Friday, December 30, 2011

Consumption of WCF Service during development

-Balaji Ramasamy
As I was working on project, it demanded to run the WCF service during development which was a challenging task for a novice developer. We successfully developed the WCF service by implementing the service contract interface & service behavior class. The above developed WCF service needs to be consumed by the client application, which will interact with the end point of the services and provides the requested response. To successfully build and test the application, the WCF service needs to be exposed, which will be consumed by client application with the help of svcutil tool. Since the WCF service is a class library, we can’t run it as service.

So here comes the question of how to run the WCF service to generate and consume the service proxy in my client windows application during development. We are very much aware of hosting the service via the console application, winforms application, windows service, IIS, WAS to host the WCF service. Initially we ran the WCF service as windows service, assuming it as a right decision, which resulted in multiple installation and un-installation of windows service. To avoid such painful process during development, we planned to run the WCF service in console application. But how to run in console application? Here comes the ServiceHost runtime, which will enable to the WCF service to load the service class, set up the endpoints and channel listeners, which provides your service class an “ecosystem” to live and operate in.

You can either instantiate a ServiceHost class yourself in a console app, a Windows service, or even a Winforms app, and thus make your WCF service class available to the outside world - or you can delegate that work to IIS or WAS. Even IIS or WAS will use a ServiceHost to host your WCF service - they just do it automatically behind the scenes.

The following is the console application code to run the WCF service
internal class Program
{
private static void Main(string[] args)
{
try
{
StartService();
Console.WriteLine("Service is running...");
Console.WriteLine("Press key to end...");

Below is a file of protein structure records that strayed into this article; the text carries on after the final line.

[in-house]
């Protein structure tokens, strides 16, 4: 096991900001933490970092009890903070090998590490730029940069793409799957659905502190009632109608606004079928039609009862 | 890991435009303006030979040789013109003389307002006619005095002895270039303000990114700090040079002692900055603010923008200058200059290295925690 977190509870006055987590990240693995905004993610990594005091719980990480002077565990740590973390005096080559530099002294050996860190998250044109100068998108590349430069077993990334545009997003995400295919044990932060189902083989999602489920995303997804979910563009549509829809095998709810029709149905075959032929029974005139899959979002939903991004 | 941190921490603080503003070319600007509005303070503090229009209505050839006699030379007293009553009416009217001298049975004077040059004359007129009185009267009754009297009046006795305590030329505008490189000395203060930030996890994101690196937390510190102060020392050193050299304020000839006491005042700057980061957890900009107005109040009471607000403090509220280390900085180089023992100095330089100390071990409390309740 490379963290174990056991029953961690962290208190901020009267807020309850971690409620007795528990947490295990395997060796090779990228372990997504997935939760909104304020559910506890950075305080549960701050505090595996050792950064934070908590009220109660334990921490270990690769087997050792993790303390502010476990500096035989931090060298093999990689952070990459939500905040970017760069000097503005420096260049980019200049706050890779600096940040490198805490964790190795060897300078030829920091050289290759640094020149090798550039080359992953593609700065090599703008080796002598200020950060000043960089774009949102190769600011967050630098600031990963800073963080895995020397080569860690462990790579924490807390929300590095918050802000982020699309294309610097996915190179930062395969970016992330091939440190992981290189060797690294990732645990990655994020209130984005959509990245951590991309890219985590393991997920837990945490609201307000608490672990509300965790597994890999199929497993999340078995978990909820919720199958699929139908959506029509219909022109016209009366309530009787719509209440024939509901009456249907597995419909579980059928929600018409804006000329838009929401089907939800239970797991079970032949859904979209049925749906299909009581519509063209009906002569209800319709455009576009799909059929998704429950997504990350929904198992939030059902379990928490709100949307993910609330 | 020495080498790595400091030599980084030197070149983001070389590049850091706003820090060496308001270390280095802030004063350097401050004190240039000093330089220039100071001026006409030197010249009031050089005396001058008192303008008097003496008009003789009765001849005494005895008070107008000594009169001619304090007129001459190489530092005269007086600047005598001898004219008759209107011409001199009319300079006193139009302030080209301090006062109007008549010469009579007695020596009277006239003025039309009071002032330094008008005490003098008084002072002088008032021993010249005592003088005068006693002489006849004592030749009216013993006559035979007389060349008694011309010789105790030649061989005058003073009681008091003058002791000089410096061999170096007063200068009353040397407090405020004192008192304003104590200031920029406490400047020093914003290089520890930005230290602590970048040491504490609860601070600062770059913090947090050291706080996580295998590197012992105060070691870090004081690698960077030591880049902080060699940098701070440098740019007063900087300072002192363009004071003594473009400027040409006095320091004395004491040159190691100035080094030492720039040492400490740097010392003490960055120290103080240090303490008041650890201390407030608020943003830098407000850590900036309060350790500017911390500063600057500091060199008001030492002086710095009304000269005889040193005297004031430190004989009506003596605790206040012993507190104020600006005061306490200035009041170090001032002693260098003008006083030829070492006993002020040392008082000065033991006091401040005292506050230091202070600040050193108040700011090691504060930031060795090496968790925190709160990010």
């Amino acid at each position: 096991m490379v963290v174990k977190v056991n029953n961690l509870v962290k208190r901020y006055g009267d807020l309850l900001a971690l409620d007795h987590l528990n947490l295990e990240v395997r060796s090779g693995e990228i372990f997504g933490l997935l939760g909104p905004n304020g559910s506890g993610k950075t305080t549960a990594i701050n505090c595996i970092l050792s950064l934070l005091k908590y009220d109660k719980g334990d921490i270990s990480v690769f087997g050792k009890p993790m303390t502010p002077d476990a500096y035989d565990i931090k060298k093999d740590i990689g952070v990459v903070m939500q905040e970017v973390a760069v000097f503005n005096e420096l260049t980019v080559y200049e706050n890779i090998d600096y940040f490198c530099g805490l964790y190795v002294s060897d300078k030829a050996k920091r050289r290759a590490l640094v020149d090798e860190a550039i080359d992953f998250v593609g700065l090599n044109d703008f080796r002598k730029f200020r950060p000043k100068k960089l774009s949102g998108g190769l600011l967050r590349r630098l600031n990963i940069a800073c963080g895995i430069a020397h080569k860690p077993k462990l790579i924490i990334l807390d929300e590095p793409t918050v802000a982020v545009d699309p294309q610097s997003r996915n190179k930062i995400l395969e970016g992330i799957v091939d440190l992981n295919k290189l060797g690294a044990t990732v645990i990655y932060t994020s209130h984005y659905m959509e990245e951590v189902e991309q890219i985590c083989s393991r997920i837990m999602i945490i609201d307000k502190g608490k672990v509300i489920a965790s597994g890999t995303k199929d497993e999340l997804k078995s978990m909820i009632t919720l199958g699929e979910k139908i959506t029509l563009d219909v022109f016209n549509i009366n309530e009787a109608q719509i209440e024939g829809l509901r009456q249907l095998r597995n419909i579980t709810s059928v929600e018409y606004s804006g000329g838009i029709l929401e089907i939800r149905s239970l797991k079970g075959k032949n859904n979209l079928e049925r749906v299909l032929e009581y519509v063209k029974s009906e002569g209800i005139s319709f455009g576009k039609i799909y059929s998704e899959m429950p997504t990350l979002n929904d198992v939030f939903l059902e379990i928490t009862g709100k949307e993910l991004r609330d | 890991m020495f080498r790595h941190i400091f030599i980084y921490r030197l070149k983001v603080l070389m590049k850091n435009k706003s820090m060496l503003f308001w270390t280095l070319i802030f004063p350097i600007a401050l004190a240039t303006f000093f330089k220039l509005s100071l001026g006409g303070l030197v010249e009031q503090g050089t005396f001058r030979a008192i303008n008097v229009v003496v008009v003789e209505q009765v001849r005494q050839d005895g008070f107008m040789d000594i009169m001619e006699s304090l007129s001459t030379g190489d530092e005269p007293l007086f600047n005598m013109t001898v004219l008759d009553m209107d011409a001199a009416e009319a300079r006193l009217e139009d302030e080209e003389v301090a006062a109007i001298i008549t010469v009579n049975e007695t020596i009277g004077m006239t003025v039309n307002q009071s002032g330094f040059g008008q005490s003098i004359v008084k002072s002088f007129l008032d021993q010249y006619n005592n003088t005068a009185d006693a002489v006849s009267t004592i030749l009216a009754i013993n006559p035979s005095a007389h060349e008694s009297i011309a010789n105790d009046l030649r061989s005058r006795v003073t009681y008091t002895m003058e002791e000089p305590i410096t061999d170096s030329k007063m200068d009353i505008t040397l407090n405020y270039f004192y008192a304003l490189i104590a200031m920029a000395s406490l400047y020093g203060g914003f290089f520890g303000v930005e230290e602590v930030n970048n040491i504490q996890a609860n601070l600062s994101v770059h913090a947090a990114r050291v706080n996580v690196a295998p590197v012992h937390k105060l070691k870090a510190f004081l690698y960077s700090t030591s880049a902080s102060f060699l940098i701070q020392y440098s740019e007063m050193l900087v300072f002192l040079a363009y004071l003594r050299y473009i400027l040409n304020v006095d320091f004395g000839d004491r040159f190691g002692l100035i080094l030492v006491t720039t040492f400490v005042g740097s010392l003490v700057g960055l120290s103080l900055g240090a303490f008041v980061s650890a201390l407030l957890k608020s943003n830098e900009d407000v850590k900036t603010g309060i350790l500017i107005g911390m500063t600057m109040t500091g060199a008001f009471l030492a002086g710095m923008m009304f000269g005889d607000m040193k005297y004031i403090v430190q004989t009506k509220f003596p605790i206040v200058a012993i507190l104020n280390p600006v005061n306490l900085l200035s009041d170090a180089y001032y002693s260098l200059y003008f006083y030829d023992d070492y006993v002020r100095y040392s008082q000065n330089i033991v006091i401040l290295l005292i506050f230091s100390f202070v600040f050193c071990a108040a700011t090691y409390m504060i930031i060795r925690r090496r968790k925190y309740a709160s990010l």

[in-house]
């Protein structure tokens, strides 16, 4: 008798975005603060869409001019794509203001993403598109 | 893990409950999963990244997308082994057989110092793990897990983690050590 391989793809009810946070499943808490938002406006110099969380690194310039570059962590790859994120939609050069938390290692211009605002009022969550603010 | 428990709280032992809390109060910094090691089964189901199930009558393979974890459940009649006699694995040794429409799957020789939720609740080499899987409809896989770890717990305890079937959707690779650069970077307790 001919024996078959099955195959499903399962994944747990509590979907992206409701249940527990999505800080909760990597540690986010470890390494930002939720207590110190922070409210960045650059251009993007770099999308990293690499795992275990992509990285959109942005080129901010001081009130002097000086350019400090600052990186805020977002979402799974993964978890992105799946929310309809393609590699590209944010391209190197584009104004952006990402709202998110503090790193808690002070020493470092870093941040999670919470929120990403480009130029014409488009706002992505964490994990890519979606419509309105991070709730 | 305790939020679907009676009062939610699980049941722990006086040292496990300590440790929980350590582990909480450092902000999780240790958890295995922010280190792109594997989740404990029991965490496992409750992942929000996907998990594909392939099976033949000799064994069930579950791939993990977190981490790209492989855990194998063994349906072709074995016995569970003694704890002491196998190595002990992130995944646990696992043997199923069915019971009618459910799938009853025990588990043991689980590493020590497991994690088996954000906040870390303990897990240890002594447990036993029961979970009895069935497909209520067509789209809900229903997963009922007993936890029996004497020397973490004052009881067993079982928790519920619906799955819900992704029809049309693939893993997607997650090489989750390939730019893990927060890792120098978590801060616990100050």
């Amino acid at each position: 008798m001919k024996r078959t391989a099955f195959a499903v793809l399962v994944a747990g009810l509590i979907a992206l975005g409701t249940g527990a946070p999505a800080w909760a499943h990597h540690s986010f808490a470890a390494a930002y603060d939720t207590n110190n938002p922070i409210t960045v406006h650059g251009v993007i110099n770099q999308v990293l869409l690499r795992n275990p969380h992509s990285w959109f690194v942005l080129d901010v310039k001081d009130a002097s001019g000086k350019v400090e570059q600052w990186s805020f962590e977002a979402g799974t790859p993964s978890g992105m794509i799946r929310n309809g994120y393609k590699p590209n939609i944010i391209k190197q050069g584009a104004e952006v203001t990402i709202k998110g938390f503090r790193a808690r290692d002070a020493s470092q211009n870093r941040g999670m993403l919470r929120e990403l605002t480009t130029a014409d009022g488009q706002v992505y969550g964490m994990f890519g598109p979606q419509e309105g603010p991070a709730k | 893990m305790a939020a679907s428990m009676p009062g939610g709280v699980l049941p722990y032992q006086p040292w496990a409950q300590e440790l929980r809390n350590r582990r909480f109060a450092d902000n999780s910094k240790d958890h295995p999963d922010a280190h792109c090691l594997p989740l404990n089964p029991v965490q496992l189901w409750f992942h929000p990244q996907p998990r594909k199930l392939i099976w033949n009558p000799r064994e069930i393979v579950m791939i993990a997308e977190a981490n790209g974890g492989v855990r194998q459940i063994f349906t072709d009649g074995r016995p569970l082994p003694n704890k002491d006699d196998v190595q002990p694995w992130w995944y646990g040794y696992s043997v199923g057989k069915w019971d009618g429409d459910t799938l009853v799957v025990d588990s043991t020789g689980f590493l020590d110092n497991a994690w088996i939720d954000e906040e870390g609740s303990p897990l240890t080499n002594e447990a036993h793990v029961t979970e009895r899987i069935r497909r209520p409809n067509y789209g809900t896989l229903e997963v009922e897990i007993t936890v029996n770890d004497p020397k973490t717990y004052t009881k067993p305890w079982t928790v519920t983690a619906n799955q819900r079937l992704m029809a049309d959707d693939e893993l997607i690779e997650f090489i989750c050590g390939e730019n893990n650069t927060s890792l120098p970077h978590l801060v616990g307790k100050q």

Console.ReadLine();
StopService();
}
catch (Exception ex)
{
//Log the Exception
}
}
internal static ServiceHost myServiceHost = null;
internal static void StartService()
{
try
{
myServiceHost = new ServiceHost(typeof([namespaceName.ServiceBehaviourClassName]));
myServiceHost.Open();
}
catch (Exception ex)
{
//Log the Exception
}
}
internal static void StopService()
{
try
{
if (myServiceHost.State != CommunicationState.Closed)
myServiceHost.Close();
}
catch (Exception ex)
{
//Log the Exception
}
}
And the Application configuration includes be the following

<system.serviceModel>
 <services>
  <service name="[namespaceName.ServiceBehaviourClassName]"
  behaviorConfiguration="metadataSupport">
   <host>
    <baseAddresses>
    <add baseAddress="[EndPoint Address]" />
    </baseAddresses>
   </host>
  <endpoint address="" binding="[Binding Name]"
   contract="[namespaceName.ServiceContractName]" "/>
  <endpoint address="mex" binding="mexNamedPipeBinding"
   contract="IMetadataExchange"/>
 </service>
</services>
<behaviors>
  <serviceBehaviors>
   <behavior name="metadataSupport">
   <serviceMetadata />
   <serviceDebug includeExceptionDetailInFaults="true" />
   </behavior>
  </serviceBehaviors>
</behaviors>
</system.serviceModel>
Note: Application Configuration may vary from one binding to another binding. Please check Microsoft MSDN site for more details about bindings and its related configuration

Now run the service and its ready to consume in the client application during development stage of our application

References:





4 comments:

Josiah Wintermute said...

Thanks for sharing with us.
John Wintermute

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Erick Jhonson said...
This comment has been removed by the author.
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